Tag Archives: Missouri

Cottage Projects And Purposes

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Dean and I have been living in this WWII era small home in historic St. Charles, Missouri for just under 2 years.  It is Dean’s dream home, and becoming mine. Deanna’s Cottage is the name we give this home.  In 2019 the cottage had been rented out via Airbnb for 7 festival weekends.  It has such an ideal location, just 6 blocks from Historic Main Street. Each of our cottage guests have rated our little place 5-stars.  Thus far this year, the pandemic has kept us from renting Deanna’s Cottage.  It will be the second half of 2020 before we will accept reservations again on Airbnb, provided the threat of COVID-19 has subsided significantly.  Those weekends when the guests come stay at Deanna’s Cottage, we stay at our previous residence.  Our old house is rented to my daughter and son-in-law, a family of four.  There is our old bedroom we invade for 2 nights at a time with our feline friend, Celine who has taken permanent residence there.

With the social distancing for 6 weeks now in the state of Missouri, we have more time on our hands. We would rather be visiting with our kids, grandkids, parents, siblings, and friends on the weekends.  Sure understand why, and respect the rules set in order for this invasive virus to die down, but it is hard not to be with everyone.  Our two youngest grandkids have April birthdays.  We left the fixings for a birthday party on the porch and did a drive-by birthday greeting for the 10-year grandson earlier this month.  But our 4-year granddaughter will not understand why Grandpa and Grandma cannot stop to visit.  So birthday presents were sent in the mail to the other side of Missouri for our granddaughter to open on her birthday this Sunday.  May be able a Facetime event.

So what else to do with all this time, especially on the weekends?  We gained 2 hours every weekday with telecommuting, and little prep for work.  So one project after another runs in Dean and I’s heads separately and collectively with conversations and plans to follow.  We have plans to take out the carpeting in the living room, hallway, and master bedroom to get to the bare wooden floors.  We are not sure what we will find, so we have put that off for awhile.  We think it will take old-fashion time and elbow-grease with refinishing the floors.  And what to do with the furniture while we work on it?  With the lovely spring weather, outdoor projects have taken priority.  Off and on since last autumn Dean has worked on the windows, scrapping, glazing, priming, and painting.  That project is weather dependent. The awning over the front porch needs repainting.  The back awnings just need to be removed.  The back porch/deck needs to be replaced.  Fencing replaced, too.  And then there is the landscaping.  This includes a huge tree removal, resetting a small retention wall on one side of the house, and putting in a pebble patio in the front with a small fountain.  I love this project as it means a lawn chair to sit in at the end of a long day to relax under the dogwood tree sipping on iced tea or a cup of hot tea.  The weather temperature tells me which.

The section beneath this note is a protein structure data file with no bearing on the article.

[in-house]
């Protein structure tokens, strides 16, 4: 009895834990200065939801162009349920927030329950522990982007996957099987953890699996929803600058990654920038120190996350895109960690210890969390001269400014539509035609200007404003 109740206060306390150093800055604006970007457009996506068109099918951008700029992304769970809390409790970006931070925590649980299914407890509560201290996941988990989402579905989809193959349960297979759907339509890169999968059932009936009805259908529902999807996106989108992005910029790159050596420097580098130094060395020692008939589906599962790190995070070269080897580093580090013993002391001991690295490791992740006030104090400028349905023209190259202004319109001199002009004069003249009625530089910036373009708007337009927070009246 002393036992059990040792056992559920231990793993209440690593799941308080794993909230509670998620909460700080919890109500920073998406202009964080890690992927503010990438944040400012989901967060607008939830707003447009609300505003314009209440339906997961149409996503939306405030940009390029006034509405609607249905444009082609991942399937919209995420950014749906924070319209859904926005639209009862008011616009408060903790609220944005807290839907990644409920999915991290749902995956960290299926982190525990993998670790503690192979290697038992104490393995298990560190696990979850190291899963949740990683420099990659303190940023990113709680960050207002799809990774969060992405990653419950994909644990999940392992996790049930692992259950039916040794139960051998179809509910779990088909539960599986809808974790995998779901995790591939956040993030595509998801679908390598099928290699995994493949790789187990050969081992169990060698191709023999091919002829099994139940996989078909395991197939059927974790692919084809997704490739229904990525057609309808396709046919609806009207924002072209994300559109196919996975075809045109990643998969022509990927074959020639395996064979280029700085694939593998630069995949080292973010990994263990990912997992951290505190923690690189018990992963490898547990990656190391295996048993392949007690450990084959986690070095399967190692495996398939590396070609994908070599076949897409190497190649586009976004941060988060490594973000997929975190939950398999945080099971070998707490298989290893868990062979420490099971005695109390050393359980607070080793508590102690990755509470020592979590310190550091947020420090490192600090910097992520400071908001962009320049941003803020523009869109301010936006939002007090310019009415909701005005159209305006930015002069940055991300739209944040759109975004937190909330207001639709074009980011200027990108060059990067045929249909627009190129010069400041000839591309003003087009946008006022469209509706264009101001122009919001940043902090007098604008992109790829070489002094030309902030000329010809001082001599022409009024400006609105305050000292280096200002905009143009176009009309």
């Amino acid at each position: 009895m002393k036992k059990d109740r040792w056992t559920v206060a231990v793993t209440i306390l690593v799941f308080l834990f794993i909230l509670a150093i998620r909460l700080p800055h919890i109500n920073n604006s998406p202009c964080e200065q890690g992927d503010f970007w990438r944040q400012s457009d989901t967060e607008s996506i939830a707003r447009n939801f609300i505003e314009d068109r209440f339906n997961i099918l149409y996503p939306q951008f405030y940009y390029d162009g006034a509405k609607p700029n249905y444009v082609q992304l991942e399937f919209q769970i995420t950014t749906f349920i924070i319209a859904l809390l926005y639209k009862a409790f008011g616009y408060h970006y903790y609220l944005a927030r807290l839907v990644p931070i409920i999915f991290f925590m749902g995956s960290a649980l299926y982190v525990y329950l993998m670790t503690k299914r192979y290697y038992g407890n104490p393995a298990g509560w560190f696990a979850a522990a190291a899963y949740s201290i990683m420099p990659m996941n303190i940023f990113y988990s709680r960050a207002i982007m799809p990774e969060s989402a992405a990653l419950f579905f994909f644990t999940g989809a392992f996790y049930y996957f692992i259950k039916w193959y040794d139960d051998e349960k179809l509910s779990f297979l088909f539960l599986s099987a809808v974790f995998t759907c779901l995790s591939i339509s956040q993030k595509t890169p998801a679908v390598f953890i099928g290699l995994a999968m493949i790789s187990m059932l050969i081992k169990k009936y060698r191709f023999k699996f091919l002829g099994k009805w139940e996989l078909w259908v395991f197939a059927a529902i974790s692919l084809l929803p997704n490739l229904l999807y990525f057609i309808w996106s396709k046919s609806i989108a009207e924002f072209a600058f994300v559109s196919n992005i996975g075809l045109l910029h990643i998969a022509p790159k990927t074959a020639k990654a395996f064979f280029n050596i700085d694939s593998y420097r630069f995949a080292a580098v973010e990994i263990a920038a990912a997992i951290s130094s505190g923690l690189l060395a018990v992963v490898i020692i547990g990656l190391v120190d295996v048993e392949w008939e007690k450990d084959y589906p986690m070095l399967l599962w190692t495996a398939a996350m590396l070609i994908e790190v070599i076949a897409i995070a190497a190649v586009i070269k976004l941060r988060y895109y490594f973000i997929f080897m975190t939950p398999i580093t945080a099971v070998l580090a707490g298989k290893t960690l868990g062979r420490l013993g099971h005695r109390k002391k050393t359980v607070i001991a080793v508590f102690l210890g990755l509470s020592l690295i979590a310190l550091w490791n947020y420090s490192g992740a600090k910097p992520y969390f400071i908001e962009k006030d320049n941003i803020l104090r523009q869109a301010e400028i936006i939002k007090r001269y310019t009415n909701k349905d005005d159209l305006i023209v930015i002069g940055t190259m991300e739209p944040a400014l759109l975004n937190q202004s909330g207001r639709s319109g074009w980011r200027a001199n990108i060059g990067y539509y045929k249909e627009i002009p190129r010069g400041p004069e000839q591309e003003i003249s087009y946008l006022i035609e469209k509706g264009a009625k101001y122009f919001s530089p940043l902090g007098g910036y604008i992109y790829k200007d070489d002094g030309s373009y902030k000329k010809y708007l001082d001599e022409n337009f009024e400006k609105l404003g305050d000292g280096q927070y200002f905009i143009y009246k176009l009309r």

I have many longer-term plans in my mind for Deanna’s Cottage.  Did you ever hear of the book A Place Of My Own: The Architecture Of Daydreams by healthy food activist and author, Michael Pollan?  He dreams of a small structure, then he builds it himself, and uses as his writing studio.  A quiet space, purposeful place.  I found this cute place online used as a small venue for parties, showers, rehearsal dinner, and luncheons.  I could see Deanna’s Cottage used as a small gathering place such as this.  I can also see a quainter dwelling, maybe about 500 square-foot to be built in the big back yard within the next 5 years used as an atelier for reading, writing and art projects, but also for periodic guests and gatherings.  My flower, herb, and vegetable gardens surrounding the dwelling. But what does God purpose for Dean and I at Deanna’s Cottage, and this smaller structure I dream about?

 

April Evening At Boone Hollow Farm